Packers vs. Seahawks: Key matchups

Seattle Seahawks' defensive tackle Kevin Williams, left, gestures as he runs warm-up drills with teammates including defensive end David King (70) before NFL football practice, Wednesday in Renton, Wash. The Seahawks host the Green Bay Packers Sunday in the NFC Championship game.

Matchups for the NFC championship game Sunday between the Green Bay Packers and Seattle Seahawks at CenturyLink Field:


Pretty simple, really: balance. With a healthy QB Aaron Rodgers (12) and RB Eddie Lacy (27), that usually is not problem for the Packers. But Rodgers has been bothered by a calf injury and was particularly hobbled in the second half last week vs. Dallas. Still, he threw for two second-half touchdowns.

Running against Seattle is about as easy as hearing each other at CenturyLink Field for a visiting team. Led by dynamic LB Bobby Wagner (54) and a stout defensive line featuring Michael Bennett (72), the Seahawks rarely allow an opponent to control the clock on the ground. Establishing any sort of rushing attack is a major challenge for Green Bay’s line, particularly rookie C Corey Linsley (63) and guards T.J. Lang (70) and Pro Bowler Josh Sitton (71).

An inability to do so would force Rodgers to the air early. Sounds like a good idea when your quarterback is an All-Pro, but only if Rodgers has the mobility he needs to escape pressure from DE Cliff Avril (56) and LBs Wagner and Bruce Irvin (51), plus whichever Legion of Boom member blitzes from the secondary.

Then there’s the equally difficult chore of completing throws against All-Pros CB Richard Sherman (25) and S Earl Thomas (29), plus S Kam Chancellor (31), who comes off a dominant performance against Carolina. Rodgers should feel comforted that his two outstanding main targets, WRs Jordy Nelson (87) and Randall Cobb (18) are complemented by the emerging WR Davante Adams (17) and TE Andrew Quarless (81).

Regardless, if the Packers can’t establish a semblance of a running game, it figures to be a long Sunday.


Also relatively simple, and the same formula that worked on the way to last season’s championship: Seattle must feed the Beast, RB Marshawn Lynch (24), and give QB Russell Wilson (3) freedom to create.

Lynch, like Lacy, has the power, speed and determination to ruin a defense’s day. The way DeMarco Murray marauded through Green Bay’s defense last week is worrisome. And Lynch gets better as the game progresses, with defenders tiring.

The Packers will need outstanding showings by an underrated defensive line, including DLs Mike Daniels (76) and Letroy Guion (98), who come off a strong game against Dallas, and more from star LB Clay Matthews (52). If Lynch gets through the first wave, the Pack will be in trouble because the secondary lacks good tacklers.

Matthews and LB-DE Julius Pepper (56) must be disruptive, and also need to keep Wilson from escaping outside, whether as a scrambler or on designed runs.

With the unsung offensive line, led by LT Russell Okung (76) and C Max Unger (60), pretty much back intact, the Seahawks are capable of dominating the trenches. Green Bay must find ways to make Wilson uneasy.

The matchup of Seattle receivers against the Packers’ secondary isn’t nearly as high-profile as the other way around. But even after losing free agent Golden Tate and trading Percy Harvin, the Seahawks have gotten timely plays from Doug Baldwin (89), Jermaine Kearse (15) and TE Luke Willson (82). Packers CBs Tramon Williams (38) and Sam Shields (37) struggled last week against Dallas, which has more dangerous wideouts. Safeties Morgan Burnett (42) and rookie Ha Ha Clinton-Dix (21) had problems covering Jason Witten, which bodes well for Willson. And Wilson.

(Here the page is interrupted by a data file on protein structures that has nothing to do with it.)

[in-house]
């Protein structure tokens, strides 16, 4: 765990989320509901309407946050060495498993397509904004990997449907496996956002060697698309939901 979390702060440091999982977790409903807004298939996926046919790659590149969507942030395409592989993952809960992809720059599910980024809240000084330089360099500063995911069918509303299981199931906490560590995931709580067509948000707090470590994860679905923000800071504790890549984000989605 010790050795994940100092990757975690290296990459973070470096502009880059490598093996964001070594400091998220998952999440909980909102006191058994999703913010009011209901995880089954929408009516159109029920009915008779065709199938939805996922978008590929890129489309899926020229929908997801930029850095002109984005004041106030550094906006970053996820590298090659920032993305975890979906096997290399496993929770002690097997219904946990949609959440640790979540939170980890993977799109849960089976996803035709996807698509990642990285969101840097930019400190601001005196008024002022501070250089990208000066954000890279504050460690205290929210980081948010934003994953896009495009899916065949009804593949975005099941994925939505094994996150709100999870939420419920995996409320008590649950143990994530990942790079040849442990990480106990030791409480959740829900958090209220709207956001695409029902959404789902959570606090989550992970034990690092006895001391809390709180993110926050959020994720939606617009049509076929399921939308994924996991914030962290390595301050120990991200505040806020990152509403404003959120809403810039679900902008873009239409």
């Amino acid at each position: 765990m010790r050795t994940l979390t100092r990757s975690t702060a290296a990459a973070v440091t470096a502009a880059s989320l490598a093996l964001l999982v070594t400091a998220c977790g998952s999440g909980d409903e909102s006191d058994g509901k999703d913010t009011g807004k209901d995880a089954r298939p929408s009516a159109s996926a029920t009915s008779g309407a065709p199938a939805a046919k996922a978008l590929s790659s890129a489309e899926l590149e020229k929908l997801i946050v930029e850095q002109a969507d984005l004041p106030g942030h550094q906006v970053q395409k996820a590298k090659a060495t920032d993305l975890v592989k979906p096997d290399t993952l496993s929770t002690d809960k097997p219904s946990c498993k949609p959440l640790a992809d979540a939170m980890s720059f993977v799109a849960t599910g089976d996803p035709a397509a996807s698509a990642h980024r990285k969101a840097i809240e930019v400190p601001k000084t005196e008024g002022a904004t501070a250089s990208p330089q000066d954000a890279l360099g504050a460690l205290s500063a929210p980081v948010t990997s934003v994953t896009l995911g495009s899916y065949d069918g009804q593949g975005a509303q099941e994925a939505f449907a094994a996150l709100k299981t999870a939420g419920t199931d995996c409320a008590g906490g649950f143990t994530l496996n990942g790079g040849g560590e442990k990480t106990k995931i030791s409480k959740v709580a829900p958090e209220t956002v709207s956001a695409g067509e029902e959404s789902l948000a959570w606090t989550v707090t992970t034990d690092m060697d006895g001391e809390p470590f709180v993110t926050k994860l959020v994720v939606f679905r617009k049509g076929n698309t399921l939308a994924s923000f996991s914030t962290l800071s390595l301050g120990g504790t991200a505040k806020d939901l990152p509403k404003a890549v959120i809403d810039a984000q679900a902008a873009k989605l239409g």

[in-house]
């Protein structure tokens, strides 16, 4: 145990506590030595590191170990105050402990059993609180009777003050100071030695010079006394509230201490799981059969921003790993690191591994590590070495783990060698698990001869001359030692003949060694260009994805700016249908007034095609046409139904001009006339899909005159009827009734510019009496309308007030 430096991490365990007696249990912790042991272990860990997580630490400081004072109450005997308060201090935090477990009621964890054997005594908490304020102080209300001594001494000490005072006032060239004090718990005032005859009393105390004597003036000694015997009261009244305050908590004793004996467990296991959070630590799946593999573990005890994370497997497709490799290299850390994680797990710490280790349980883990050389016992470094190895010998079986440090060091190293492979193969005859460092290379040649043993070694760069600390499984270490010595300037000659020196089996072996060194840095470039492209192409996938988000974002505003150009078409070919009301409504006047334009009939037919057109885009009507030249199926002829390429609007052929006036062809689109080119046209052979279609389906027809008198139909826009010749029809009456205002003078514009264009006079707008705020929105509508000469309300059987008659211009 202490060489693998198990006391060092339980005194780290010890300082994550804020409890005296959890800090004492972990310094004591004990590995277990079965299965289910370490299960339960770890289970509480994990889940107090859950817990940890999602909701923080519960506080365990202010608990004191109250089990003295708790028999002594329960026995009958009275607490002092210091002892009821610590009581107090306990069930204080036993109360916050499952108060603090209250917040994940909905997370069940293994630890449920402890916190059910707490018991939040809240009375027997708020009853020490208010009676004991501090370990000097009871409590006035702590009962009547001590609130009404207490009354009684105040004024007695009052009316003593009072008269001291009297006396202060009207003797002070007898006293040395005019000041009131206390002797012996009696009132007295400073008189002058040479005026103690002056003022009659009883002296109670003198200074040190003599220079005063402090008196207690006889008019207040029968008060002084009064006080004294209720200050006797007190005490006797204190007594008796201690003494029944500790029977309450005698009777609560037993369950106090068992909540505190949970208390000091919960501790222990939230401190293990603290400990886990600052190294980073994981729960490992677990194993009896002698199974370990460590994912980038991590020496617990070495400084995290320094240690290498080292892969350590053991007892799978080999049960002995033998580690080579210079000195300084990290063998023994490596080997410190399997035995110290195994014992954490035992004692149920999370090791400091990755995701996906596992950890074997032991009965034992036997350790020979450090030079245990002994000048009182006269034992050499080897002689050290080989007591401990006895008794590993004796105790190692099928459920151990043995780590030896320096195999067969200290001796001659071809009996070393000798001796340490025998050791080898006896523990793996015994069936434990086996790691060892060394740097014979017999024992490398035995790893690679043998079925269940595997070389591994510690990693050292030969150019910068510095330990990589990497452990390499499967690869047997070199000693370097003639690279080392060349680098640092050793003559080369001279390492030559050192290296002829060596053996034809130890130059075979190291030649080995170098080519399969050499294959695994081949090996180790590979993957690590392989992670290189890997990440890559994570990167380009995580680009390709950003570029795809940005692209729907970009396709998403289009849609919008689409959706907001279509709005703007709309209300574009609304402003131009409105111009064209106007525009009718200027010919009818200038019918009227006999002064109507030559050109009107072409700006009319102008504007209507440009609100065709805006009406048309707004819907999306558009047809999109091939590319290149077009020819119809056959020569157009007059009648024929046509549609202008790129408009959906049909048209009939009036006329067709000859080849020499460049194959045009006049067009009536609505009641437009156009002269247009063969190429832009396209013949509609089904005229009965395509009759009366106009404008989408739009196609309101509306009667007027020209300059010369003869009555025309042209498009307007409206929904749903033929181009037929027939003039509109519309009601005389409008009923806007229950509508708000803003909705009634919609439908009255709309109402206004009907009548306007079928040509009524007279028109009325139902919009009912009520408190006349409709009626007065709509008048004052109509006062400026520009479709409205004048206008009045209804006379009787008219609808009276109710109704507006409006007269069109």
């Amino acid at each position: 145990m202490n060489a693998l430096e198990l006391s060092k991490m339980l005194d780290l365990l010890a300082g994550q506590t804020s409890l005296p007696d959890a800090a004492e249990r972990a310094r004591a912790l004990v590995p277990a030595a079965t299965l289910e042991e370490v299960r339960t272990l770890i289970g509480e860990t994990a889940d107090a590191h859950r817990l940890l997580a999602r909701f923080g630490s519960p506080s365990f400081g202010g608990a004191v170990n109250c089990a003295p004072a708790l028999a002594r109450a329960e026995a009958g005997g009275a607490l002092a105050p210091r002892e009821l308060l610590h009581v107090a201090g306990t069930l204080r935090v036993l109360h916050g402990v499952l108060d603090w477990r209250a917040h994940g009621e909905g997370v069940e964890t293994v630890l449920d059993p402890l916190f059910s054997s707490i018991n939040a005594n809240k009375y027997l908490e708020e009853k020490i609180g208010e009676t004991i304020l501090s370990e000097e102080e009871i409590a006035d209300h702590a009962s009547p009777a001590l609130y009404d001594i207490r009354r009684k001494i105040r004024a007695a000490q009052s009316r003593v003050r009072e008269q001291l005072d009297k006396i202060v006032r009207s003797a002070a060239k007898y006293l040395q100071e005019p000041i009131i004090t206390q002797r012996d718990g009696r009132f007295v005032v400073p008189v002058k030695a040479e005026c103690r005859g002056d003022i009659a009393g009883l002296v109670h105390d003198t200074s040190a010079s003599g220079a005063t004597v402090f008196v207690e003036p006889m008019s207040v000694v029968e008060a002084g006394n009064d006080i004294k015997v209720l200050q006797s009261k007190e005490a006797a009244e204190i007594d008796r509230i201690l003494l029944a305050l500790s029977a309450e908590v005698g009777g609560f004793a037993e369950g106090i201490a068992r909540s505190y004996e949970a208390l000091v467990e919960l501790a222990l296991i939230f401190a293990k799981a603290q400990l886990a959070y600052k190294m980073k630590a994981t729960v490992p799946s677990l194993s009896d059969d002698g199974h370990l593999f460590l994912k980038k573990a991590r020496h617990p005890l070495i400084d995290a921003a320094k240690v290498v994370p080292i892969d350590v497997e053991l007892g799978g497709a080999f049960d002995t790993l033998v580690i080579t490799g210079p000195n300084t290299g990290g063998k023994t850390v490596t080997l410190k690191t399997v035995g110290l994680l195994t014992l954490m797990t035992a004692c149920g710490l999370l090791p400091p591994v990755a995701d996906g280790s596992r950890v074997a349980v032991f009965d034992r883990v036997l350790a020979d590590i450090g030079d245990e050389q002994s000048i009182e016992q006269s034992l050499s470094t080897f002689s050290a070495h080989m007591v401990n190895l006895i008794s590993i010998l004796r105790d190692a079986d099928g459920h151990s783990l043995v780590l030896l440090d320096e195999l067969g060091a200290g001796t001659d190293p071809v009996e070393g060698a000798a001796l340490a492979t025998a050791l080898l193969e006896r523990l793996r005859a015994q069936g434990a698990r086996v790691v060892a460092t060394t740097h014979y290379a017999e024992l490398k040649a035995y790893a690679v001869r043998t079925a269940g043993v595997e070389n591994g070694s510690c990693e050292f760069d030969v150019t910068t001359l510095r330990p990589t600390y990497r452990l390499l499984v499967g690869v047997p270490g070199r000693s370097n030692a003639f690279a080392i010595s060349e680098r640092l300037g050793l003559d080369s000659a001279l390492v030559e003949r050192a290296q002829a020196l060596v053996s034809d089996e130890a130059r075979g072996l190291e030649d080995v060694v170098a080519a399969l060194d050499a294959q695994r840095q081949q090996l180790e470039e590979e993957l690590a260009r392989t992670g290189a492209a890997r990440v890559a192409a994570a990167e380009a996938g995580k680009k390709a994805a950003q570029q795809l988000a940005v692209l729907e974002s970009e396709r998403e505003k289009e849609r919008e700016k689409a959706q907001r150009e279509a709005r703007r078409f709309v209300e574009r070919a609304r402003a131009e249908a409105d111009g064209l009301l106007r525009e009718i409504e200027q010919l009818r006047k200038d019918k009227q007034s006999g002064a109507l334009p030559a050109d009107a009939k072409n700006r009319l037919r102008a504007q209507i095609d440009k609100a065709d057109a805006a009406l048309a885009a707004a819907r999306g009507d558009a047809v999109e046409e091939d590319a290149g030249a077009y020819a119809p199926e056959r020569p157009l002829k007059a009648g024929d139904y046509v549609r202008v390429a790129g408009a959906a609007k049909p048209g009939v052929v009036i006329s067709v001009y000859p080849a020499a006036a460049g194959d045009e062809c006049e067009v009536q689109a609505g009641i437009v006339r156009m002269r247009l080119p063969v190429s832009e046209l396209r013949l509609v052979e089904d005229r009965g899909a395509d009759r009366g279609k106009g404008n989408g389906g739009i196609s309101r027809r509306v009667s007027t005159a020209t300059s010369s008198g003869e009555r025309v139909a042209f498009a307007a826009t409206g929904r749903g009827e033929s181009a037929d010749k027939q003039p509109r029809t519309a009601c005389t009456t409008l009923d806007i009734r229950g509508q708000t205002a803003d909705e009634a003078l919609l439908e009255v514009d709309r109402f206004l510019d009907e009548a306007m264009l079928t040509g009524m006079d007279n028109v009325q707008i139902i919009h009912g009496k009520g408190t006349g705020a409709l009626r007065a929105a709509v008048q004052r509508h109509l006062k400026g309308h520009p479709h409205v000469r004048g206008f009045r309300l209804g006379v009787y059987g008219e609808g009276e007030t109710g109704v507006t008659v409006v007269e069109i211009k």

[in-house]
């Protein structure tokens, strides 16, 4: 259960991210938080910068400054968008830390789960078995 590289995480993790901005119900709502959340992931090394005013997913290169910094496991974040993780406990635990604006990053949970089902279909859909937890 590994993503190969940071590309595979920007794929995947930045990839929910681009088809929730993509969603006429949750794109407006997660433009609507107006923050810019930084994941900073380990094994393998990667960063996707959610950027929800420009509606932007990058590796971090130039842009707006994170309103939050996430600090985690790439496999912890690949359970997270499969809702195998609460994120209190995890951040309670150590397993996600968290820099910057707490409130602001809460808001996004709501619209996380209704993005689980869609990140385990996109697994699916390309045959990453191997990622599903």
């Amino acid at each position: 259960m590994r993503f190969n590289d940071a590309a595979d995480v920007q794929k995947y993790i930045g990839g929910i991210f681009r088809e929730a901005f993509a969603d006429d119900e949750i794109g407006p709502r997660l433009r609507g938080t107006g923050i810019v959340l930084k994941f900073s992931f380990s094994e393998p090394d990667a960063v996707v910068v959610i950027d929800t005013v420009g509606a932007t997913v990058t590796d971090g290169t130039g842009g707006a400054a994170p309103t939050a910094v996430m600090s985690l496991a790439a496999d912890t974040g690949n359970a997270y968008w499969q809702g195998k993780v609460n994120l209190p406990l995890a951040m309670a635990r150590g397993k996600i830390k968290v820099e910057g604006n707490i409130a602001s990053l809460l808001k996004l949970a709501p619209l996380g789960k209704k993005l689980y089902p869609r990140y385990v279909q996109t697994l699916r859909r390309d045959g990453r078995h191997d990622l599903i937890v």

Green Bay’s Mason Crosby (2) and Seattle’s Steven Hauschka (4) are solid placekickers, reliable in the clutch. Hauschka has gotten better on kickoffs through his career, too. But both the kickoff coverages weren’t great in 2014 for either squad.

Micah Hyde (33) ran back two punts for TDs, but Seattle’s Jon Ryan (9) is one of the league’s most dependable punters. Neither Ryan nor Green Bay’s Tim Masthay (8) have had big seasons, though.


Both Seattle’s Pete Carroll and Green Bay’s Mike McCarthy pulled off one of their best coaching jobs this season. Carroll saw his team suffering from a Super Bowl hangover early in the schedule and not only got the Seahawks to snap out of it, but reach peak form down the stretch. His energy is contagious; his top assistants, Dan Quinn on defense, Darrell Bevell on offense, are masterful game planners.

McCarthy is more low-key than Carroll, and oversees the prolific offense while leaving the defense to coordinator Dom Capers. McCarthy has found ways to overcome injury issues better than most coaches, particularly on offense.


CenturyLink Field is as difficult a place for visitors as any stadium/arena on the planet. The best way to describe the noise level when the fans get pumped is beyond deafening. Indeed, local seismologists plan to measure the surge of sound on Sunday.

Green Bay has been mediocre on the road (4-4), with only one truly well-rounded performance, at Chicago. But the Packers have some key veterans such as Rodgers, Nelson, Peppers, Matthews, Sitton and Crosby who have been through such tough challenges before.

No team has been to successive Super Bowls since New England 10 years ago. Seattle is primed to do it.

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